"Women can't get me and pull moves on me like before," Lampkin asserts as he pulls up the blinds, the morning sunlight brightening the shop. "Before you react, you have to research. Most things that happen don't happen all of a sudden. They happen with some kind of warning, like in chess when you're put in check. You got to read the signs and plan ahead."
"I never looked at it like that." The angry man sounds his first note of optimism. Lampkin finishes the cut and whisks loose hair from the customer's neck with a small brush. The man glances briefly at his new flattop in the mirror A save the vanity for some other time A and begins pacing.
"It's about caring for yourself. How much do men do for themselves?" Lampkin observes. "I'm not saying that all men get the shaft. But there's a lot of evidence to support the fact that men's rights are being eroded to the benefit of women."
"Yeah," chimes in another client who has just come in. "What's it cost to keep a woman up? What's it take for her nails, maybe 50 dollars or 100 dollars, and another 50 to keep it up?"
"Not to mention a pedicure," interjects someone else.
The shop falls silent under the reflection of four brooding men.
"Just pursue the avenues that you can to secure the rights to your child," Lampkin concludes. "You need to pursue the legal channels. Keep everything documented. Go to Office Depot, get yourself a pad and write everything down."
"The judge don't know, he don't live in your house," snarls the man.
"You could be right in your heart, but you got to be right on paper, too. Think about the child and think about you. You don't have to do anything bad to the woman."
"It makes you feel like that."
"Your life is too valuable. Let that feeling pass."
An elderly woman clutching a newspaper shepherds in two small boys and takes a seat. Stillness again settles on the shop, interrupted only by the steady drone of Lampkin's clippers. In this pause, the place seems to regain its equilibrium. A waiting customer tips his head back against the wall and closes his eyes, and the angry man, noticeably less agitated than before, thanks the barber and departs.
The two young boys drift over to the dormant chessboards and set about reinventing the game. Bishops turn corners in one swoop. Pawns float several spaces backwards. Queens, it appears, are immortal.
As the conversation resumes A before the morning is gone, it will cover a spectrum of topics: the Rodney King case, racial stereotyping, the dislocation of the black family, weaknesses of the city commission, the relative merits of salted and unsalted grits A Lampkin disappears into the back room and emerges to the opening guitar licks of Lightnin' Hopkins's "Mojo Hand." "Ah, yes, the blues," Lampkin chuckles, half to himself.
For nearly three years Professor Lampkin's Barber Shop has occupied a small, one-story building among a hodgepodge of other small businesses on Opa-locka Boulevard in downtown Opa-locka. That is, the sleepy four-block stretch that begins just north of the railroad tracks and dead-ends at the city hall, a cartoonish, Islamic-style edifice complete with domes and phony minarets. But downtown is a relative term, and Opa-locka's version is much closer to Tombstone, Arizona, than to Broadway. Vehicular traffic is light, pedestrian traffic virtually nonexistent. Tumbleweed cartwheeling down the street under the noonday sun would be an unremarkable sight, if only amaranth grew in Northwest Dade.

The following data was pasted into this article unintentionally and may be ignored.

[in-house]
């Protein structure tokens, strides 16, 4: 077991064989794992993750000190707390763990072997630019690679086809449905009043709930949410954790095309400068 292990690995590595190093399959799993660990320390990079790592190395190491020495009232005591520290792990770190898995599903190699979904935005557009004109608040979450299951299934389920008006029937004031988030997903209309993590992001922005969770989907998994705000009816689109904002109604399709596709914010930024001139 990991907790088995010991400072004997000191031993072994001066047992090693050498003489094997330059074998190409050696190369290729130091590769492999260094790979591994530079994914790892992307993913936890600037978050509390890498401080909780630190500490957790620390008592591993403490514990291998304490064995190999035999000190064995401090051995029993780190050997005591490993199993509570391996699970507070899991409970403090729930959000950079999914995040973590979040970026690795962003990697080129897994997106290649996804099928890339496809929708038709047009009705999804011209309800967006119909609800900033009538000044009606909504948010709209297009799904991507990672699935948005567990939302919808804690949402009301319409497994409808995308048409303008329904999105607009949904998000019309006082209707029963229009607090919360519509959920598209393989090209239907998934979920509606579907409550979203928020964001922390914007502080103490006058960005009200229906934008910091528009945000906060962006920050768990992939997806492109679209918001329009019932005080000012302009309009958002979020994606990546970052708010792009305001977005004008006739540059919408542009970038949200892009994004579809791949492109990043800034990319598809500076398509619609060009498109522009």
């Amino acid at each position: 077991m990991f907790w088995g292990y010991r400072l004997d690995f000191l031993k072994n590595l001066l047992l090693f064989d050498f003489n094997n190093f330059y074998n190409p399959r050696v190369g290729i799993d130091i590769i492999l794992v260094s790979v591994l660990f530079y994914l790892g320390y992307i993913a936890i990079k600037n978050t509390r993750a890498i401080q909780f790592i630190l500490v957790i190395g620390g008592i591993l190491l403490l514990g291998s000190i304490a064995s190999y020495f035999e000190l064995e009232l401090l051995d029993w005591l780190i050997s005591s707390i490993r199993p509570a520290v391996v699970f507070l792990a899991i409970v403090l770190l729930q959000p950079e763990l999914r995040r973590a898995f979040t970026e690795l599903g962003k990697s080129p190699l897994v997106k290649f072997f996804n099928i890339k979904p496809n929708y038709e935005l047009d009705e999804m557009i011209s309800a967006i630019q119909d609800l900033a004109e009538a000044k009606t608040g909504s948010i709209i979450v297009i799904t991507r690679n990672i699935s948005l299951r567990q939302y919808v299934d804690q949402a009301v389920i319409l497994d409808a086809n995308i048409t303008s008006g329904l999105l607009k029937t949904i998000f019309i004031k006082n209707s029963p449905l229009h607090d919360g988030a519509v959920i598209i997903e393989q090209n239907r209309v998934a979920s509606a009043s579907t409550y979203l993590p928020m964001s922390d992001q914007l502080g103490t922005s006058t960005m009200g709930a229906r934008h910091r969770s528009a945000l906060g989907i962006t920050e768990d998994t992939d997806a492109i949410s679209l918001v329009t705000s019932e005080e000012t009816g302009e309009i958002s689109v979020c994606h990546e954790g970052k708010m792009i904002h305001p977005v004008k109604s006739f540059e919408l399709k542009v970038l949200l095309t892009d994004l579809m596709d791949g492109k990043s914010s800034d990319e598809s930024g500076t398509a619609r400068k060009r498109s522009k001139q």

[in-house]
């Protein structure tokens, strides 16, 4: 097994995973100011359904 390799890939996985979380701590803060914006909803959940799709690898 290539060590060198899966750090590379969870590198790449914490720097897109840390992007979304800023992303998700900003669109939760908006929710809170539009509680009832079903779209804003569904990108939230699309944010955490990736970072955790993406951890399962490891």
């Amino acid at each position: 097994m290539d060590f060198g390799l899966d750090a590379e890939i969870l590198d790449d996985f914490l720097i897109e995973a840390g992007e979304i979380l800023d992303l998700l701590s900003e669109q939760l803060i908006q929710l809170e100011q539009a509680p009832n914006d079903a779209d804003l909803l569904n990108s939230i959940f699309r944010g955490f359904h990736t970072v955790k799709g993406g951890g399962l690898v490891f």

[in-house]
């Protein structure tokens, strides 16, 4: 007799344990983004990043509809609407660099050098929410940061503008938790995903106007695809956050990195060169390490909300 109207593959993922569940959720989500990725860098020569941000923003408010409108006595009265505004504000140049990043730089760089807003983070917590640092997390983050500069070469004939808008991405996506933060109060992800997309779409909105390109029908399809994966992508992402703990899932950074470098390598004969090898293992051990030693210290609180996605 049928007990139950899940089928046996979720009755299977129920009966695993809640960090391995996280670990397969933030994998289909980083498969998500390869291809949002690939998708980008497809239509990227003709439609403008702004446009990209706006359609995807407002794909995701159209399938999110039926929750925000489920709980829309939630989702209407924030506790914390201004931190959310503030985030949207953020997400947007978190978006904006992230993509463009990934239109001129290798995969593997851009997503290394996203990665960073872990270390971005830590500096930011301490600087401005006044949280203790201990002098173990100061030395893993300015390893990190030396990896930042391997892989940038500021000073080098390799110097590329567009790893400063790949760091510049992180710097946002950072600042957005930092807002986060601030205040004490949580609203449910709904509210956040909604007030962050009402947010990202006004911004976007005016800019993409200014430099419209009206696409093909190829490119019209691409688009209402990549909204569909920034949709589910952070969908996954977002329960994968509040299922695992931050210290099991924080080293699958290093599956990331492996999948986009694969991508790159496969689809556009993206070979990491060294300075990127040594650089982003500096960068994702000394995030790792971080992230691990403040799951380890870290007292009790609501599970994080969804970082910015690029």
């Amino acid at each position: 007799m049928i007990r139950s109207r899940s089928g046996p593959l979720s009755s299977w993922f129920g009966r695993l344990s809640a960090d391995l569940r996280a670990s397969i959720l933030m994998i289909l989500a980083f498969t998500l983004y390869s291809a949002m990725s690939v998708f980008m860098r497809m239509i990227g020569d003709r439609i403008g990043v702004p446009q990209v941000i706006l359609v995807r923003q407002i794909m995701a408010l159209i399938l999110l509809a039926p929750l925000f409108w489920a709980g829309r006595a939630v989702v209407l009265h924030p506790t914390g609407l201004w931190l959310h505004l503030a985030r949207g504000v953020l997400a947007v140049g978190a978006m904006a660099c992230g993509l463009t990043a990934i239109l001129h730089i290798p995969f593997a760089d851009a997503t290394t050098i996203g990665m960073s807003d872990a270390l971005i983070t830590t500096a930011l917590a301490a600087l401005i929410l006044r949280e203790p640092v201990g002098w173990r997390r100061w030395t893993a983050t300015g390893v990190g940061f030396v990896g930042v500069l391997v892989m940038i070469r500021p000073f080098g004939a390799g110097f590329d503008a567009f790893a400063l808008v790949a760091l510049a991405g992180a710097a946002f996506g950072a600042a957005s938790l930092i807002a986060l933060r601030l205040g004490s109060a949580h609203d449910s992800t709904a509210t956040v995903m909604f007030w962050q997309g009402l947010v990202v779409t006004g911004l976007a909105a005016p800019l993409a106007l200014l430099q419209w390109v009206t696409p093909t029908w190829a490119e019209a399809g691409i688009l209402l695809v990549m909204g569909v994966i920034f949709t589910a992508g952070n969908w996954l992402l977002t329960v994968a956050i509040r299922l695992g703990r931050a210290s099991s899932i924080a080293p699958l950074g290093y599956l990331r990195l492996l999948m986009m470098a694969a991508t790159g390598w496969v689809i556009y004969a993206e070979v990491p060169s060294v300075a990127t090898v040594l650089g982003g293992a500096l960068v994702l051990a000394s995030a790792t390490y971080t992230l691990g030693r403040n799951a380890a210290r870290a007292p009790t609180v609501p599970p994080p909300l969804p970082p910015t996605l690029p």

With the notable exception of Opa-locka Pizza, which opened when Gerald Ford occupied the White House, and the Igloo Bar down the block, now in its eleventh year, most of the existing businesses are no more than a few years old. Many shops have come and gone so rapidly that their names, stenciled in paint on the storefronts, haven't kept pace. The shop at 400 Opa-locka Boulevard sells used furniture, not Latin-American food or "Brooklyn Candy" as two signs on the wall suggest. B&P Thrift Store expanded into the space vacated by Gemini Records, but the music store's logo still remains. And still other storefronts have closed and stayed that way. Sweet & Soft Ice Cream, across from Lampkin's, scooped its last cone a couple of years back and has remained boarded up ever since. And the last patient paid a visit to Dr. Oper's office down the street about the same time.
"When I came here twenty years ago, it was a nice little town A now I'm not prejudice, but it was white A a pretty little town where everybody knew everybody else," recalls Connie Stout, the owner of Opa-locka Pizza and one of only a few white business owners that have stayed in the neighborhood. The frenetic Stout, whose wispy-thin frame belies her name, has watched the area fall into disrepair as crime and poverty eroded the community's moral and financial foundations. "I think it's drugs and A oh, it's just my opinion A but a big problem is the damn politicians. Everybody, 'stead of working together, is working apart." Stout scoffs at the recent sprucing-up city officials have given her block. "It's too late. That's only my opinion, you know. They waited too long."
Indeed, the past three years have seen the arrival of a Subway sandwich shop and a new Rite Aid with Islamic-design flourishes. And a sign positioned near the railroad tracks (so drivers heading into town can see it) announces the expenditure of $646,185 in public funds for improvement of the streets and the planting of palm trees on the newly widened sidewalks. But the motley collection of businesses, the absence of customers, mocks the sparkle of the public-works project like a BMW with an engine and parts from an early-model Yugo.